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It is tempting to imagine that a long shudder went through Europe in 1740. Three important rulers died, and changed the face of the continent: Empress Anna of Russia, the Habsburg emperor Charles VI, and Frederick William I of Brandenburg-Prussia. For the time being, at least, Anna's death was the least significant of the three. She was eventually succeeded by her cousin Elizabeth, who resented the outside world and promptly sent Russia back into a period of Asian isolation. Although Elizabeth's armies played an important role in the Seven Years War, Russia's ideological journey westwards was not to start again until the short reign of the ill-fated Tsar Peter III in 1762. It was continued by his wife and successor Catherine the Great, with more noticeable éclat.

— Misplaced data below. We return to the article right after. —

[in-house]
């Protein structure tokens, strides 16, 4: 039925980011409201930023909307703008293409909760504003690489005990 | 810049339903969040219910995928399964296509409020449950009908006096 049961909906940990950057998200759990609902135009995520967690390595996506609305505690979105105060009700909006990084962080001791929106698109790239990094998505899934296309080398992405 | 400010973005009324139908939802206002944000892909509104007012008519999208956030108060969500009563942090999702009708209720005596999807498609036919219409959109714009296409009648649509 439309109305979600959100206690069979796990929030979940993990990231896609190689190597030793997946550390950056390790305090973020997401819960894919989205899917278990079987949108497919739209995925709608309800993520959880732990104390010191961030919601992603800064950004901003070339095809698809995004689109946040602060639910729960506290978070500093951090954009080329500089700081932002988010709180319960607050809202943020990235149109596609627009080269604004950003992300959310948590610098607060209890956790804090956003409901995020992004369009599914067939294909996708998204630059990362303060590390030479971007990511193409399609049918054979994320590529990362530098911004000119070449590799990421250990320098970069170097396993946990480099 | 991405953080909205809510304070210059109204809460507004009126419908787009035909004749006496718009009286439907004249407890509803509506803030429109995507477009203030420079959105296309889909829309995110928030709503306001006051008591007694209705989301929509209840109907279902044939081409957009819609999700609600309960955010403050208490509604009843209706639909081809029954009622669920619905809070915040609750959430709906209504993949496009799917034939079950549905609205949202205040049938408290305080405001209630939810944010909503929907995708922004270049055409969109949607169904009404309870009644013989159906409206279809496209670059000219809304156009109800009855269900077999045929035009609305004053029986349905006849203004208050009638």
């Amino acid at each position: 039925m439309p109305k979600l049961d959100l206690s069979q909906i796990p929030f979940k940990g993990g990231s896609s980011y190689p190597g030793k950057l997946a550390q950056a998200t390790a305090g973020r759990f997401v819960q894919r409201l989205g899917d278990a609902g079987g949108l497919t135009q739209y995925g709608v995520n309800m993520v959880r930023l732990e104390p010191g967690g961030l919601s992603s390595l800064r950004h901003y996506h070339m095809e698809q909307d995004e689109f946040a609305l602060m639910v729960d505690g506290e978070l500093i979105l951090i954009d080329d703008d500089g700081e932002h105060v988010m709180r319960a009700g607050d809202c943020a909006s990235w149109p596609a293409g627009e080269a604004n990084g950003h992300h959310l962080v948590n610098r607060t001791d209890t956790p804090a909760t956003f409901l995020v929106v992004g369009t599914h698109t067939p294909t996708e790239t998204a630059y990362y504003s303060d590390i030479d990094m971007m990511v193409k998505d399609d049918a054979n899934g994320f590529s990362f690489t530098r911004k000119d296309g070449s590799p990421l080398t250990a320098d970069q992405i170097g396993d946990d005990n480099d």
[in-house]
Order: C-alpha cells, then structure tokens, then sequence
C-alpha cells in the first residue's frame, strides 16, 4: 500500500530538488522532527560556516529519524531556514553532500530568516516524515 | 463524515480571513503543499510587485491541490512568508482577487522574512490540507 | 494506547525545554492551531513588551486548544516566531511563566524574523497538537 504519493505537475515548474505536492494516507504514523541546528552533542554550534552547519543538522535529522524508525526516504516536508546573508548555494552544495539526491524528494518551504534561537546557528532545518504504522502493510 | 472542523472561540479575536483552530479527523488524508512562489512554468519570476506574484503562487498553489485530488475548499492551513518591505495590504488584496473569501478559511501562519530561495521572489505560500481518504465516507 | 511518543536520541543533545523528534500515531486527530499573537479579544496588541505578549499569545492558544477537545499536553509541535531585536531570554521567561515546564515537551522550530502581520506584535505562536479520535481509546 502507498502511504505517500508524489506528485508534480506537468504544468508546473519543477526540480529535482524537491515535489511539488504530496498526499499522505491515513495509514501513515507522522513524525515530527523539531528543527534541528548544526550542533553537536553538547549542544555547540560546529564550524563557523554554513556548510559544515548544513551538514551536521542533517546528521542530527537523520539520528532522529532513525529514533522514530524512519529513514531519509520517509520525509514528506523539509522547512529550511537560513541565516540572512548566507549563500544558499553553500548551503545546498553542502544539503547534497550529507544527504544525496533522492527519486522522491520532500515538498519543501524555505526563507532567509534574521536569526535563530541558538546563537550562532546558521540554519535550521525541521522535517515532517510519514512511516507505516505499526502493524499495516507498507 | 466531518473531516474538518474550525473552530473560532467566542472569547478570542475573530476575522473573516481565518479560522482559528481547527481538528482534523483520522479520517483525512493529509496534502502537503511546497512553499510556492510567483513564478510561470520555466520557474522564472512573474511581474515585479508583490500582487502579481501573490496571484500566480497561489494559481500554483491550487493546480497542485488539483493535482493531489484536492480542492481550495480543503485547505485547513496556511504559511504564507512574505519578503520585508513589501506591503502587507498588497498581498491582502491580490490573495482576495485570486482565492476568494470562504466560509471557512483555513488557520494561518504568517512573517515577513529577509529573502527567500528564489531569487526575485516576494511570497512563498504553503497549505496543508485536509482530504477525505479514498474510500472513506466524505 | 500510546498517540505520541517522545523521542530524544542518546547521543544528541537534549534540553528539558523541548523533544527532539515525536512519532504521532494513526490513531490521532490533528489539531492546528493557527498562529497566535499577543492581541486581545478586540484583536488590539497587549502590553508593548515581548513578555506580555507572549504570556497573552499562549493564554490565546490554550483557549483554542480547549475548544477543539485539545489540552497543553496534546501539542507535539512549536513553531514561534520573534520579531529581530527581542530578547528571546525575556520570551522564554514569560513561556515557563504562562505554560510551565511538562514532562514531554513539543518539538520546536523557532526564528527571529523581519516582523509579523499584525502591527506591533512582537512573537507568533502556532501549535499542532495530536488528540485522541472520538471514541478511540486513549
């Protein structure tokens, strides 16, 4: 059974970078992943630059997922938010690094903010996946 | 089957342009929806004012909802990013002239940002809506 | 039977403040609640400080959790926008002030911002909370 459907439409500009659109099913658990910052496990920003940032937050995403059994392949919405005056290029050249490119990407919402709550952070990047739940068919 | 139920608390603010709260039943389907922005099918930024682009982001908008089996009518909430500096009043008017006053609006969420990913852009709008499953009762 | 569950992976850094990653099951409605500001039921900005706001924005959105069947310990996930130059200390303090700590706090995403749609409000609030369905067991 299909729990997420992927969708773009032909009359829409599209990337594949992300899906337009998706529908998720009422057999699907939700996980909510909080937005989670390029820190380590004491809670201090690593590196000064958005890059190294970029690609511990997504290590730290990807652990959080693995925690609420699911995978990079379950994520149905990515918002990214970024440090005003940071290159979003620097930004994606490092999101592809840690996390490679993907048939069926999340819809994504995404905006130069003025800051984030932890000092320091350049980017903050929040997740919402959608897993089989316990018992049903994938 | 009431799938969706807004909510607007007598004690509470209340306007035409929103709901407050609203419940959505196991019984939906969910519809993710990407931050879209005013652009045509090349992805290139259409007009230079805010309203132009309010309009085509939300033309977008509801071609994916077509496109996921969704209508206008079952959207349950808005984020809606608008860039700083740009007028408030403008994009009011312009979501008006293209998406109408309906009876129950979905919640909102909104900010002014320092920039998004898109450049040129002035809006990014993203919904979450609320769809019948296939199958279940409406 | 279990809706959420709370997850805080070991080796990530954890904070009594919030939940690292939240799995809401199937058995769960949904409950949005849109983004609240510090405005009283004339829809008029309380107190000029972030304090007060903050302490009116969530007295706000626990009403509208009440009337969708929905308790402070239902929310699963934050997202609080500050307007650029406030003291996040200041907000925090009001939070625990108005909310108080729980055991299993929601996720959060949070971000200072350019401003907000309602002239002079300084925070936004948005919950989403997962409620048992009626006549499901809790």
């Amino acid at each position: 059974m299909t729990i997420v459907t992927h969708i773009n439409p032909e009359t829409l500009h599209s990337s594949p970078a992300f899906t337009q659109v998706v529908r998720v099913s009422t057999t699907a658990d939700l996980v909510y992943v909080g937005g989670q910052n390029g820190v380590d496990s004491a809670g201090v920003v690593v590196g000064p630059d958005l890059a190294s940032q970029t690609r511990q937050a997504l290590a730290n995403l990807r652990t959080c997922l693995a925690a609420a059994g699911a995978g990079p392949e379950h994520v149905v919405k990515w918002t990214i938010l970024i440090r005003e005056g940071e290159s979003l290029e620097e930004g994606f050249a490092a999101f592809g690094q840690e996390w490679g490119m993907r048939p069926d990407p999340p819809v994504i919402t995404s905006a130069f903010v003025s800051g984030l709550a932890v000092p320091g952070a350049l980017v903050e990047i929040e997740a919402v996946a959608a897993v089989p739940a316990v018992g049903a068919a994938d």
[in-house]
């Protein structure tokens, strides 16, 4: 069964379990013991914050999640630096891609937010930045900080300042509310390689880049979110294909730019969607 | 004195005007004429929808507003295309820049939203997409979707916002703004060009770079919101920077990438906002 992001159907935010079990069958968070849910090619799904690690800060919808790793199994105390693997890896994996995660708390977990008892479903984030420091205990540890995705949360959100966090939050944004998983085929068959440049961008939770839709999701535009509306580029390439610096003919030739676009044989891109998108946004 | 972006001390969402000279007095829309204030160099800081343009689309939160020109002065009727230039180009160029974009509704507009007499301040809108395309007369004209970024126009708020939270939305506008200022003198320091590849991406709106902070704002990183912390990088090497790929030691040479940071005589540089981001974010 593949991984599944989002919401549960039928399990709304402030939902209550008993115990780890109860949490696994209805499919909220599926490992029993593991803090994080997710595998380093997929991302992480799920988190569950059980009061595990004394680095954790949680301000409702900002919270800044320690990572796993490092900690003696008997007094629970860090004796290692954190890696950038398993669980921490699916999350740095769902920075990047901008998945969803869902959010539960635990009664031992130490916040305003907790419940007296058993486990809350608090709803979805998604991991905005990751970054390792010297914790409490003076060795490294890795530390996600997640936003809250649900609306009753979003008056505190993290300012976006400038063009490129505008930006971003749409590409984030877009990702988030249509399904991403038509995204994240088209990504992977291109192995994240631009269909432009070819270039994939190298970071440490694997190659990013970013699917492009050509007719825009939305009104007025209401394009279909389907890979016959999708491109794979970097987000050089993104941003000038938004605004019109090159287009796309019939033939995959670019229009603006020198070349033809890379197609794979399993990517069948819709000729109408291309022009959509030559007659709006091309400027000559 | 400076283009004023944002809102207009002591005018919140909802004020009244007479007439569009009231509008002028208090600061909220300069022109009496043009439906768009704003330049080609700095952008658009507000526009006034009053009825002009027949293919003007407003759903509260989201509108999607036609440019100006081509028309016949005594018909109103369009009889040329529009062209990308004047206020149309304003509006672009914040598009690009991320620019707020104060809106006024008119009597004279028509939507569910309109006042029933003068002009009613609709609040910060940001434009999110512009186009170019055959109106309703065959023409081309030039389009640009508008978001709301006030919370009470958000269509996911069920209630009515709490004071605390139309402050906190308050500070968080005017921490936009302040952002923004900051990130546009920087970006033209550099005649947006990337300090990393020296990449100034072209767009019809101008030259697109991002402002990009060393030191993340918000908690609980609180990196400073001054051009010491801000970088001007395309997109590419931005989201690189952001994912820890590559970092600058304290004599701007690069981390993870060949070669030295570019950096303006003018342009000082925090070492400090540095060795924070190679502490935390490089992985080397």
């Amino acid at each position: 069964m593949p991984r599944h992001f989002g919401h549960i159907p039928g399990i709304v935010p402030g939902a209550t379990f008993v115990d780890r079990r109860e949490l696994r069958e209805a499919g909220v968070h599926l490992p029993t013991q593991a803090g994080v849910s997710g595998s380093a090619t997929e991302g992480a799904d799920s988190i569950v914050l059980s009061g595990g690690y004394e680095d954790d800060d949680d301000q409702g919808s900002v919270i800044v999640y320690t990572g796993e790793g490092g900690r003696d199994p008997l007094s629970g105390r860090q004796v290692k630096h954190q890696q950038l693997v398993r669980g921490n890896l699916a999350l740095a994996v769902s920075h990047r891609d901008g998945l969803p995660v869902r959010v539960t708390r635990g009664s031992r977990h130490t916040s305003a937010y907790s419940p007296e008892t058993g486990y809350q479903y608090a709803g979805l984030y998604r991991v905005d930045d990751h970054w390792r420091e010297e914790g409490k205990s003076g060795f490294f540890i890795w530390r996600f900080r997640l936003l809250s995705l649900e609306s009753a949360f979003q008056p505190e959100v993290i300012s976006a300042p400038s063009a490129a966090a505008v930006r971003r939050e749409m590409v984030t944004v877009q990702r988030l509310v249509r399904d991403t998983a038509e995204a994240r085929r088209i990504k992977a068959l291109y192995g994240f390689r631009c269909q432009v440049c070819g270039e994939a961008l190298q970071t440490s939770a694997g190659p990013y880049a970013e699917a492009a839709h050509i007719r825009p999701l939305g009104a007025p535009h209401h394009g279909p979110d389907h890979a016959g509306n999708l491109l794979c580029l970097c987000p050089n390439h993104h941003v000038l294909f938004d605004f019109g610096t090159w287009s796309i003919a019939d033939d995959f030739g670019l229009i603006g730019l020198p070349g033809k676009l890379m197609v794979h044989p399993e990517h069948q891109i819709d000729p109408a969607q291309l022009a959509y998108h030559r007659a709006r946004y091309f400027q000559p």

Charles VI was fifty-five when he met his maker. He had allegedly eaten some poisonous wild mushrooms: 'that plate of toadstools', wrote Voltaire later, 'changed the destiny of Europe'. The Habsburgs were now extinct in the male line. His imprudent gourmandise and untimely end allowed Voltaire's friend and Prussia's new ruler, Frederick II, to begin his quest for glory at the expense of European peace. Brandenburg-Prussia was Europe's newest kingdom. The Elector Frederick III of Brandenburg had been granted the royal title only in January 1701, as a reward for his continued support for the Habsburg emperors during the War of the Spanish Succession. The elector of Saxony had scaled those dizzy heights four years earlier in 1697, when he had had himself elected king of Poland. In 1713 the elector of Hanover became King George I of Great Britain. Neither of these purely German princes was allowed to aspire to a royal crown within the boundaries of the Holy Roman Empire.